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Many current cultural disputes sound in the legal language and logic of discrimination or hate speech. The focus of this essay is on the claims made explicitly or implicitly on the basis of cultural property. The problem with using ideas of cultural property to resolve cultural disputes is that cultural property encourages an anemic theory of culture so that it can make sense as a form of property. Cultural property is a paradox because it places special value and legal protection on cultural products and artifacts but does so based on a sanitized and domesticated view of cultural production and identity. Within the logic of cultural property, each group possesses and controls--or ought to control--its own culture. This view of cultural property suggests a preservationist stance toward culture. This essay argues against both of these assumptions and for a view of culture that takes account of its dynamisms, appropriations, hybridizations, and contaminations. As a corrective to the paradoxes of cultural property, this essay offers a counternarrative of cultural fusion and hybridity. These themes are illustrated with an extended example of the regulation of Native American mascots generally and the invention of one such mascot--Chief Illiniwek--specifically.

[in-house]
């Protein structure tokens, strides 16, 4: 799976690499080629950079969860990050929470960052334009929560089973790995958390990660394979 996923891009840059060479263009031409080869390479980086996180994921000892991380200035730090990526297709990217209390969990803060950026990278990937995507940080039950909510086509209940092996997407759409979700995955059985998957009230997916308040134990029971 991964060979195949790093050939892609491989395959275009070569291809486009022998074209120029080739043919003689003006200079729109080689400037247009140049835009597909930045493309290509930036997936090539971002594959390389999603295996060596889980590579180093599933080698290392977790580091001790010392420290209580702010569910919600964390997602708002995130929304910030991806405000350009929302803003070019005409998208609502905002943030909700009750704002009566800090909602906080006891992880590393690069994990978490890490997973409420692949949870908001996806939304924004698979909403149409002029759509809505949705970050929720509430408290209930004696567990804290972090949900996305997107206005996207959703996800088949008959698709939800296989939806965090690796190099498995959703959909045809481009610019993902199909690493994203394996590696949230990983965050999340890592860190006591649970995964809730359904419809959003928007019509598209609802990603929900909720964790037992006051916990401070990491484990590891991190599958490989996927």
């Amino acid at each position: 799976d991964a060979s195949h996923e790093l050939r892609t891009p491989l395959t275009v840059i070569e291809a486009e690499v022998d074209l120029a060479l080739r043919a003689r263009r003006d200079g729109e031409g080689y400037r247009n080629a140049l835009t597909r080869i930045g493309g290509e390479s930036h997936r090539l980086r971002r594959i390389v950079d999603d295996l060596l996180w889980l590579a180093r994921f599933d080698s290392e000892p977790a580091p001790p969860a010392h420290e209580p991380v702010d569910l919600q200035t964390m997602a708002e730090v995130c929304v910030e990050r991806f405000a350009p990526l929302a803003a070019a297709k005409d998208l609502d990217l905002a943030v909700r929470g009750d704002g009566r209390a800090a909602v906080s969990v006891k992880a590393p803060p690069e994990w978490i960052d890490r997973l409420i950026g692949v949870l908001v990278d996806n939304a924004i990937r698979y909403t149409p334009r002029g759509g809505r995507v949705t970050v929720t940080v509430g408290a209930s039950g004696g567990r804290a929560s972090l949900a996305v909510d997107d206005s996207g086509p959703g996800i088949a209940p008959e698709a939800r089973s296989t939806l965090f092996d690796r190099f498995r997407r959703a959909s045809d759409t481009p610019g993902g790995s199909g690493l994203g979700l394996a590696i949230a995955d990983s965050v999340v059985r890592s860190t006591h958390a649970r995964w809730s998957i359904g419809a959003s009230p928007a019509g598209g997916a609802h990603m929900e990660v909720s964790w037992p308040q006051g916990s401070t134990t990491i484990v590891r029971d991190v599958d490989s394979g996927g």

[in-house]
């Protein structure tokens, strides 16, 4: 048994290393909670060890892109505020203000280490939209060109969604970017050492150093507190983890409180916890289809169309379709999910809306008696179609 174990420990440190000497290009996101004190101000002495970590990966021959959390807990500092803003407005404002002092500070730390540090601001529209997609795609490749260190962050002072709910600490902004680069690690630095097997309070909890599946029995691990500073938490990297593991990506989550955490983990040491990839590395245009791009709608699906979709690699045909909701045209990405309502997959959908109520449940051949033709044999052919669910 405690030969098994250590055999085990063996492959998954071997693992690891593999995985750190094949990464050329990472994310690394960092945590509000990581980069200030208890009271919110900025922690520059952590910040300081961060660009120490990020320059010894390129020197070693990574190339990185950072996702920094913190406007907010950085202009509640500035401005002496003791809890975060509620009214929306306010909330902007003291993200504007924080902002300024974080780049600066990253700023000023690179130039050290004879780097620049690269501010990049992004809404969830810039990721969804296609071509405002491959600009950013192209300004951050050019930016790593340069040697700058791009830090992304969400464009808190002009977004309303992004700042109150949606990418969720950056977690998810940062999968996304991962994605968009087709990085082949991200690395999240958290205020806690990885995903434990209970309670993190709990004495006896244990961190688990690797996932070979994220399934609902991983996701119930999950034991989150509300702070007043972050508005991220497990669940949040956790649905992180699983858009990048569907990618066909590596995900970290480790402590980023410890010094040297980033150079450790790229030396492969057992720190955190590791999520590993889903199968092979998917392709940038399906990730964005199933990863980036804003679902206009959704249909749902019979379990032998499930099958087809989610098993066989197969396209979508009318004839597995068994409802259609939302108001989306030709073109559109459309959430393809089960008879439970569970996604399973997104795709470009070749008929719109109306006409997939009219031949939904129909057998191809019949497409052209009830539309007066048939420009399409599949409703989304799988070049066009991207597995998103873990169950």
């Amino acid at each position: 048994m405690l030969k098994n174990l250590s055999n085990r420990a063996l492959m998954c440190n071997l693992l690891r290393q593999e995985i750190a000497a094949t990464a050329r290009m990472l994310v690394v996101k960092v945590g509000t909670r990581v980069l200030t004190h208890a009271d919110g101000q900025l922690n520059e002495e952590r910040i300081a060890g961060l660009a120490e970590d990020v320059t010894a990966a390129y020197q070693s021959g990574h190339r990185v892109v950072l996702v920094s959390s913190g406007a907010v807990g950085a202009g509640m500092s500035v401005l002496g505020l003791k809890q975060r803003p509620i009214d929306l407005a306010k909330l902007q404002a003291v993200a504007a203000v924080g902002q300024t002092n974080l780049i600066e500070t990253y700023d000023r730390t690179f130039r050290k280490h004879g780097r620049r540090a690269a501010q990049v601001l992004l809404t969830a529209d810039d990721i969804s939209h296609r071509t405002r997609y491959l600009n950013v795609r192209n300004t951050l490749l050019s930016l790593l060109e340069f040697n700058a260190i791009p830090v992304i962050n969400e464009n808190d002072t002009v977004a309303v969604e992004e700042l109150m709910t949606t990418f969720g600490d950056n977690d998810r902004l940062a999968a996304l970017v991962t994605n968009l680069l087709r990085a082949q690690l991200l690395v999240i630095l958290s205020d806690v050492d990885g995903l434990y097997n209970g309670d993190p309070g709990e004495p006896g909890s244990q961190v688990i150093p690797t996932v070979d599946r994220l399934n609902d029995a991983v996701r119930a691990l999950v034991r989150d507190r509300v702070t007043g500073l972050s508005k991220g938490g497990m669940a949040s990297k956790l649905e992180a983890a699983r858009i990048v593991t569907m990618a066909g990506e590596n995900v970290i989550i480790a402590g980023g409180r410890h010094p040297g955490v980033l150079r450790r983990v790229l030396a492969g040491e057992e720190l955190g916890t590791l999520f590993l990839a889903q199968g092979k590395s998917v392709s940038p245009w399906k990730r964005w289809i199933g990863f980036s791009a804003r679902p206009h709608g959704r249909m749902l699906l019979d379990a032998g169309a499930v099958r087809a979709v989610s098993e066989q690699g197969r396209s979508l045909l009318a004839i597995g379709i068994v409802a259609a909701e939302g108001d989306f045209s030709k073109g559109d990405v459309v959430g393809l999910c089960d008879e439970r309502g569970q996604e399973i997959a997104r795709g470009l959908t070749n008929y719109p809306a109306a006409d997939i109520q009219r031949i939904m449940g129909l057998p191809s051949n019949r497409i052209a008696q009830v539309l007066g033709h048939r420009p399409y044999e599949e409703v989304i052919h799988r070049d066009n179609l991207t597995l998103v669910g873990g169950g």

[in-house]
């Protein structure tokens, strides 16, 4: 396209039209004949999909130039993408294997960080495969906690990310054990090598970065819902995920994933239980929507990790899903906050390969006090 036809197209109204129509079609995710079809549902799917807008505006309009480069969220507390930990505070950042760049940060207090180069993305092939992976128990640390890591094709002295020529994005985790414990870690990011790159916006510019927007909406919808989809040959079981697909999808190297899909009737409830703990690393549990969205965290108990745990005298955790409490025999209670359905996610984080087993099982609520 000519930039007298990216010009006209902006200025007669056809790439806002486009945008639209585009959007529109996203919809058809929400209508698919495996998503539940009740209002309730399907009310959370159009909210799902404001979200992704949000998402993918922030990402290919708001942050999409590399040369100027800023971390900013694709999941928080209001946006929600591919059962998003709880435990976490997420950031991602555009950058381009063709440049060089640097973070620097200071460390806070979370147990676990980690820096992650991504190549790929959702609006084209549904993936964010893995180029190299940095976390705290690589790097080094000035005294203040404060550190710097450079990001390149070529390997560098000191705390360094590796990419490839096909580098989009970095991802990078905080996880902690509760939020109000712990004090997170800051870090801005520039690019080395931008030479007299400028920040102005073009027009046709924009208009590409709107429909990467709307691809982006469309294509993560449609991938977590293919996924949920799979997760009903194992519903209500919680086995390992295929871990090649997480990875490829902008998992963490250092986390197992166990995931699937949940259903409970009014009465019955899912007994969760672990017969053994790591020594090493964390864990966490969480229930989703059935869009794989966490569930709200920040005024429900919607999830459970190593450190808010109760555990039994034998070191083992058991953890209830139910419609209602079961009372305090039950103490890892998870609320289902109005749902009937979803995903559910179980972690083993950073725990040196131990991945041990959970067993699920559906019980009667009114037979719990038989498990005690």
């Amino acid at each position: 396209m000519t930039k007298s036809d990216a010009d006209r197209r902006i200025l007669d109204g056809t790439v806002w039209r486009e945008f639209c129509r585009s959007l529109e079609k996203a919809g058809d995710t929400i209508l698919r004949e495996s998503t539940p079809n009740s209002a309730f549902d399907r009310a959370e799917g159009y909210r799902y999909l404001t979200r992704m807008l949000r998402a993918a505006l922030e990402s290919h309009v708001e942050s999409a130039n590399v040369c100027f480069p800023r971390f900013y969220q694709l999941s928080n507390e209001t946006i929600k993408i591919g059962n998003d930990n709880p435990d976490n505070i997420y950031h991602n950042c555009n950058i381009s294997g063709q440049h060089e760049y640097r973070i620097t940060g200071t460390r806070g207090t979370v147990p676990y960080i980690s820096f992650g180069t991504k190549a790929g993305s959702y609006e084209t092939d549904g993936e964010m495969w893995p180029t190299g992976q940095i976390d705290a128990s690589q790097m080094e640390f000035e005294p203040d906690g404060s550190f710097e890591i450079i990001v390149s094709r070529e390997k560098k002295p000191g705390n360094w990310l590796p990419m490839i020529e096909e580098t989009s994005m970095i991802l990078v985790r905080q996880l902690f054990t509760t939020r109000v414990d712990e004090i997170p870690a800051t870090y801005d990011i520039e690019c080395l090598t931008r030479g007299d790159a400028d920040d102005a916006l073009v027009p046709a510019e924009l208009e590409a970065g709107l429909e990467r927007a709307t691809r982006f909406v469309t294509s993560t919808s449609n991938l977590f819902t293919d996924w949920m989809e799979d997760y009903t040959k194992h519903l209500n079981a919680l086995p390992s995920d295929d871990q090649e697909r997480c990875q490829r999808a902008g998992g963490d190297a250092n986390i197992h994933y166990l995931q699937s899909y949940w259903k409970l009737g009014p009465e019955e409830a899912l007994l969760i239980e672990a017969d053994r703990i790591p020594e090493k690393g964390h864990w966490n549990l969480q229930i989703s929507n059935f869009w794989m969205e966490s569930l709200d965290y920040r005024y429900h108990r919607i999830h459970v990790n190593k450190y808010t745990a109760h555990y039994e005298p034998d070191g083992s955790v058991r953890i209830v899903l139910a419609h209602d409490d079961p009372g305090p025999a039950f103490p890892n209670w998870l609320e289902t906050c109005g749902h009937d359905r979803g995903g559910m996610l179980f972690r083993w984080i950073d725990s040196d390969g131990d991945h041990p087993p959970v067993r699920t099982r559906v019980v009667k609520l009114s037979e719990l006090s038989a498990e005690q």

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107 Colum. L. Rev. 2004-2046 (2007)